He does not discuss the possibility of successful resistance to the Chaldeans; he simply assumes that the attempt is foolish and wicked, and, like other prophets, he identifies his political programme with the will of God.
The prophets who had marked in the past the advent of Assyrians and Chaldeans now fixed their eyes upon the advance of Cyrus, confident that the fall of Babylon would bring the restoration of their fortunes.
The Chaldeans alone destroyed Jerusalem (2 Kings xxv.); Edom was friendly or at least neutral (Jer.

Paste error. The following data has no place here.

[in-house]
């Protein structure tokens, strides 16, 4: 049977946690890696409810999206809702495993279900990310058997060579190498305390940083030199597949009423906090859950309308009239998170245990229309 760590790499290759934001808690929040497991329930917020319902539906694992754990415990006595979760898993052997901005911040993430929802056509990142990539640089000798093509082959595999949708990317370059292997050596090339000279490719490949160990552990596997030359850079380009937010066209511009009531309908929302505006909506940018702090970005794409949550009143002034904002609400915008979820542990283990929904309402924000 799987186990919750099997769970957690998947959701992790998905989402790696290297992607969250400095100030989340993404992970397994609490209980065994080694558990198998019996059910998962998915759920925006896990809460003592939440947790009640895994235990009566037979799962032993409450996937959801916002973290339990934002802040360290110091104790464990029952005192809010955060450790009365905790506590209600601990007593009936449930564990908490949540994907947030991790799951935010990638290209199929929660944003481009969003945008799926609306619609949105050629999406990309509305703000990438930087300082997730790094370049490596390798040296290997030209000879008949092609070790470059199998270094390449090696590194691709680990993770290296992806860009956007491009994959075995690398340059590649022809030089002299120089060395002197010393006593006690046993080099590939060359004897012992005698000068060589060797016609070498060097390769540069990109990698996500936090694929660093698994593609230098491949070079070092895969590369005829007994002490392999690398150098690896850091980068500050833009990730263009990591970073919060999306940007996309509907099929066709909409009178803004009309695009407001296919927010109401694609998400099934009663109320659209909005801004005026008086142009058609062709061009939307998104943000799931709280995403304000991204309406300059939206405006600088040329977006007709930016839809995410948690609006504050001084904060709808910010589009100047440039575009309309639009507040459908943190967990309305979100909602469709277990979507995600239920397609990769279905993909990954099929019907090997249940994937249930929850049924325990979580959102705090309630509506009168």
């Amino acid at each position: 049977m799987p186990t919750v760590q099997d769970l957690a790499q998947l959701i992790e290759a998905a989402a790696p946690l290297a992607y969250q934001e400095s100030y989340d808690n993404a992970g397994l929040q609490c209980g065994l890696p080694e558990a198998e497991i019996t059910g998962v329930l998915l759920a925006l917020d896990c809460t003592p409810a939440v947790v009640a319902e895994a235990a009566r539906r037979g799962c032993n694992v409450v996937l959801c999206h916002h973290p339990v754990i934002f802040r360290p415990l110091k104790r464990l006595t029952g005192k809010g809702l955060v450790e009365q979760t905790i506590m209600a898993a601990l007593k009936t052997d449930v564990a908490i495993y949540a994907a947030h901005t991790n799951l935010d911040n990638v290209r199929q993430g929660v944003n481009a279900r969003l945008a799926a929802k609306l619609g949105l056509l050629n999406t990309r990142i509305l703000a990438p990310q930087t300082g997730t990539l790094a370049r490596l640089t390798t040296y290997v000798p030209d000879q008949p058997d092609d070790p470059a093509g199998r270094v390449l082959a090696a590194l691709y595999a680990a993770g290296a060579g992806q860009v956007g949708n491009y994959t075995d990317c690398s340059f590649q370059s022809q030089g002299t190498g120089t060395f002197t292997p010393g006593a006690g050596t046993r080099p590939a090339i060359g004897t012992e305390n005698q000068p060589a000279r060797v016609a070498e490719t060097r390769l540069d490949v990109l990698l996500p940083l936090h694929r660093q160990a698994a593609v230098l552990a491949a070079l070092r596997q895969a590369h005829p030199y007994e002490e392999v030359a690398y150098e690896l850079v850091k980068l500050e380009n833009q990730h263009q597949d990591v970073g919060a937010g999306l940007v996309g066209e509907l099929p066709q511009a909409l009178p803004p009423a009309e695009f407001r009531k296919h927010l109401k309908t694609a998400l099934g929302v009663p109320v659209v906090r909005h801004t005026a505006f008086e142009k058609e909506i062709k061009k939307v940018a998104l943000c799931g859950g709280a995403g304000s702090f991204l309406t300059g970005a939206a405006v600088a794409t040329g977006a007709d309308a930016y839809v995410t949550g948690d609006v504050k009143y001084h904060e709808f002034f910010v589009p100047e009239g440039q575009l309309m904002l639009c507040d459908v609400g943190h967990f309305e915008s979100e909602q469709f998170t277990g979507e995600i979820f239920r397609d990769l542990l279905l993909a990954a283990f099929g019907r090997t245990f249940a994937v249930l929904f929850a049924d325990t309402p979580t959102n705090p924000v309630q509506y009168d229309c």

The storm which shook the external states was favourable to the peace of Judah; the Assyrian power was practically broken, and that of the Chaldeans had scarcely developed into an aggressive form.
In 1552 they were further weakened by a large secession known as "the Chaldeans" arising out of a dispute about the succession to the patriarchate.